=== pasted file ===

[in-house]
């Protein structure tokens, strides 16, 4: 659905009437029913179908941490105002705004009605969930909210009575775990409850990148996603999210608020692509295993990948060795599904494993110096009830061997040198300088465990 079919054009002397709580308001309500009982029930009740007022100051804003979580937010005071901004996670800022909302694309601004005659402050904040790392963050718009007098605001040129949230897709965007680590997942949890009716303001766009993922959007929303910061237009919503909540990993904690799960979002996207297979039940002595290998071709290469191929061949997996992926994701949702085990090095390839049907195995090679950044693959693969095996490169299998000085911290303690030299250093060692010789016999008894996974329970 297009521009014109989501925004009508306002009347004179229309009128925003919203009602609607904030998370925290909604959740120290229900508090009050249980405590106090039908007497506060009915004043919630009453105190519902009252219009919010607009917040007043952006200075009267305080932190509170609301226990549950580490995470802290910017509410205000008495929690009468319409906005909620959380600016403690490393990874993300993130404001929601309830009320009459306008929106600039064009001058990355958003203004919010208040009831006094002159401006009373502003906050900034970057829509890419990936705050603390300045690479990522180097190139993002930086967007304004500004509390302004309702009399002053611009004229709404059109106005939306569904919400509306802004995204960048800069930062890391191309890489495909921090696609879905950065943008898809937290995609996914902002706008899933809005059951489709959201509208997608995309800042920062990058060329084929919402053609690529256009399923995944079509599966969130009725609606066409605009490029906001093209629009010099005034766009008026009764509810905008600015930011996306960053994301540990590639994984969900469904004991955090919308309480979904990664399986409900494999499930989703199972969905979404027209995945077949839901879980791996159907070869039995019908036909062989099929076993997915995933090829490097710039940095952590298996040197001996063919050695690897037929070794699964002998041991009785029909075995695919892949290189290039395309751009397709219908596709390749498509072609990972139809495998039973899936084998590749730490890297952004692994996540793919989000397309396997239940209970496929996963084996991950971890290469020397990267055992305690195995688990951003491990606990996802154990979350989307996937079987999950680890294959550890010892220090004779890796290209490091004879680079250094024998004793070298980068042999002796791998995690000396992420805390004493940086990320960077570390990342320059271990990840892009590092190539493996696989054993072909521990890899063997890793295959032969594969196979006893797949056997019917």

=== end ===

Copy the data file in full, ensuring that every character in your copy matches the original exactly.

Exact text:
[in-house]
């Protein structure tokens, strides 16, 4: 659905009437029913179908941490105002705004009605969930909210009575775990409850990148996603999210608020692509295993990948060795599904494993110096009830061997040198300088465990 079919054009002397709580308001309500009982029930009740007022100051804003979580937010005071901004996670800022909302694309601004005659402050904040790392963050718009007098605001040129949230897709965007680590997942949890009716303001766009993922959007929303910061237009919503909540990993904690799960979002996207297979039940002595290998071709290469191929061949997996992926994701949702085990090095390839049907195995090679950044693959693969095996490169299998000085911290303690030299250093060692010789016999008894996974329970 297009521009014109989501925004009508306002009347004179229309009128925003919203009602609607904030998370925290909604959740120290229900508090009050249980405590106090039908007497506060009915004043919630009453105190519902009252219009919010607009917040007043952006200075009267305080932190509170609301226990549950580490995470802290910017509410205000008495929690009468319409906005909620959380600016403690490393990874993300993130404001929601309830009320009459306008929106600039064009001058990355958003203004919010208040009831006094002159401006009373502003906050900034970057829509890419990936705050603390300045690479990522180097190139993002930086967007304004500004509390302004309702009399002053611009004229709404059109106005939306569904919400509306802004995204960048800069930062890391191309890489495909921090696609879905950065943008898809937290995609996914902002706008899933809005059951489709959201509208997608995309800042920062990058060329084929919402053609690529256009399923995944079509599966969130009725609606066409605009490029906001093209629009010099005034766009008026009764509810905008600015930011996306960053994301540990590639994984969900469904004991955090919308309480979904990664399986409900494999499930989703199972969905979404027209995945077949839901879980791996159907070869039995019908036909062989099929076993997915995933090829490097710039940095952590298996040197001996063919050695690897037929070794699964002998041991009785029909075995695919892949290189290039395309751009397709219908596709390749498509072609990972139809495998039973899936084998590749730490890297952004692994996540793919989000397309396997239940209970496929996963084996991950971890290469020397990267055992305690195995688990951003491990606990996802154990979350989307996937079987999950680890294959550890010892220090004779890796290209490091004879680079250094024998004793070298980068042999002796791998995690000396992420805390004493940086990320960077570390990342320059271990990840892009590092190539493996696989054993072909521990890899063997890793295959032969594969196979006893797949056997019917």